Case study

Clinical psychologist — Dr Rebecca Chan

As a clinical psychologist, Rebecca enjoys working with adults to help them take action to improve their mental health and wellbeing. Find out more about her role and her top tips for getting into the profession

What degree did you study?

I graduated with a BSc Psychology from UCL in 2010 and completed my Doctorate in Clinical Psychology (DClinPsy) at Bangor University in 2021.

How did you get your job?

After graduating, I worked in NHS learning disabilities services as a support worker and later developing accessible health resources. I then worked as an assistant psychologist in an NHS neuropsychology department. Finally, I completed the three-year clinical training course (DClinPsy) to qualify as a clinical psychologist, undertaking clinical placements and conducting original research.

What's a typical working day like?

I work for Leeds and York Partnership NHS Foundation Trust in a community adult mental health service. My day might involve a multidisciplinary team meeting, collaborating with different professions and agencies (NHS, local authority and third sector) to facilitate holistic programmes of support for individuals and families.

I might work with clients on psychological assessment and formulation, to understand their situation and agree therapeutic goals. I mostly offer individual or group therapy, and also contribute to consultation, service evaluation and audit.

What do you enjoy most about your job?

I enjoy working closely with people to take meaningful actions to improve their mental health and wellbeing. I get to know the person really well, including their life's story, strengths and the things that are important to them. I enjoy connecting with another person and seeing them start to feel more hopeful and in control of their life.

What are the challenges?

I work with people who may be vulnerable or experiencing high levels of distress. They may be living in environments or circumstances which exacerbate their distress. They may have suicidal thoughts or urges. My role requires compassion, clear communication and an ability to hold conversations, which may be difficult or upsetting in the moment, to support people's long-term goals and values.

In what way is your degree relevant?

My psychology degree introduced mainstream ideas and approaches in Western psychology which formed the foundation of my clinical training.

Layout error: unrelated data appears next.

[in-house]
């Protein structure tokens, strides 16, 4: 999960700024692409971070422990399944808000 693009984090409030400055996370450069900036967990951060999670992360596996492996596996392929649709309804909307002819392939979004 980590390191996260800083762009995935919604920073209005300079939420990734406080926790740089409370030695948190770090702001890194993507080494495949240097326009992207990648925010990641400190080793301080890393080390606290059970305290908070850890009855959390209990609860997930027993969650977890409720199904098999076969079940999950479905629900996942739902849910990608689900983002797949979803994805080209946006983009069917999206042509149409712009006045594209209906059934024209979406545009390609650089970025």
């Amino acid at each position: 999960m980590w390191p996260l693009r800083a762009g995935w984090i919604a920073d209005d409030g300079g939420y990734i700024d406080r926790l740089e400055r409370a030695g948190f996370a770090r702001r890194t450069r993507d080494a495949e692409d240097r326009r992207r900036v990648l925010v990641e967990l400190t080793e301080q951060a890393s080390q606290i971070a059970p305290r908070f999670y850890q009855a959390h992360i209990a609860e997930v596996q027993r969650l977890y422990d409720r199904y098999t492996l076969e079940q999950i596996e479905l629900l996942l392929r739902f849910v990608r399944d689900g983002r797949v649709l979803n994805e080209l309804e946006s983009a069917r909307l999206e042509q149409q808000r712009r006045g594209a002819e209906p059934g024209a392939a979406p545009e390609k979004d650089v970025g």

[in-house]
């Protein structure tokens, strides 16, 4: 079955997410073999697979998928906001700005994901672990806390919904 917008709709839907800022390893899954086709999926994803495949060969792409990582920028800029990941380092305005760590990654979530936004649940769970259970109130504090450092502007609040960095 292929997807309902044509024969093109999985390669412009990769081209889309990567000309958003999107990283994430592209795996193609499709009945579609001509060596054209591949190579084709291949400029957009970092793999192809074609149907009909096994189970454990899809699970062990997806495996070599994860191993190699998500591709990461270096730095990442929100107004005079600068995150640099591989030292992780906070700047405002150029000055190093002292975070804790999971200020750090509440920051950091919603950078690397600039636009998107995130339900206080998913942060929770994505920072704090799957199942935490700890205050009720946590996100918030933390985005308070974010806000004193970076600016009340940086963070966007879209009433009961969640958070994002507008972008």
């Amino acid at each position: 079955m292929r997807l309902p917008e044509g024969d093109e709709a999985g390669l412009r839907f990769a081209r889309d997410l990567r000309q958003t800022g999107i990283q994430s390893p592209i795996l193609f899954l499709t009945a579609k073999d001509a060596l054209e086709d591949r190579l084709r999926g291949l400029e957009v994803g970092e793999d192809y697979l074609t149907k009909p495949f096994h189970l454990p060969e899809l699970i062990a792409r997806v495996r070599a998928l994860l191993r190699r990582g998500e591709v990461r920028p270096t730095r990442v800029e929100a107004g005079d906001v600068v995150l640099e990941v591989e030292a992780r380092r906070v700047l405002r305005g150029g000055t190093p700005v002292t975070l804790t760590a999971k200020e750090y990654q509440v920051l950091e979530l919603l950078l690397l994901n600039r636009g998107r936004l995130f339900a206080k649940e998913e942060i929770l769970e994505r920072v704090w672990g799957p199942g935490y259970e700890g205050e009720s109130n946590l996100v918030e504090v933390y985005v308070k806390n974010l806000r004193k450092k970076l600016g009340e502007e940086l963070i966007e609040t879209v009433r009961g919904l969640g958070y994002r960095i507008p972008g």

How has your role developed and what are your career ambitions?

I started by working with groups of people that clinical psychologists might work with, providing emotional and practical support. This led to an assistant psychologist role with clinical and research responsibilities. During training, I worked therapeutically with different clinical groups in varied settings.

My aim now is to develop specialist therapeutic skills and understanding to support people who are experiencing severe and enduring mental health difficulties. My long-term aim is to improve the way our profession works with diverse people and communities, particularly socially disadvantaged groups.

What are your top tips for choosing a Masters?

I recommend choosing one that relates directly to the field of clinical psychology, or focuses on research methods.

What advice can you give to others wanting to get into this job?

  • Be prepared for rejection. Getting onto training is competitive. Consider areas you can improve (e.g. clinical/research skills and experience, reflective practice, applying psychological understanding, interview skills).
  • Be reflective and curious. Interviewers for clinical training are often looking for you to demonstrate critical thought and learning through experience. Self-awareness and an ability to reformulate in light of new information are important.
  • Don't underestimate your experience and skills. Your work experience may not be directly situated in clinical psychology settings, but try to demonstrate how you apply psychological theories and approaches to your practice.

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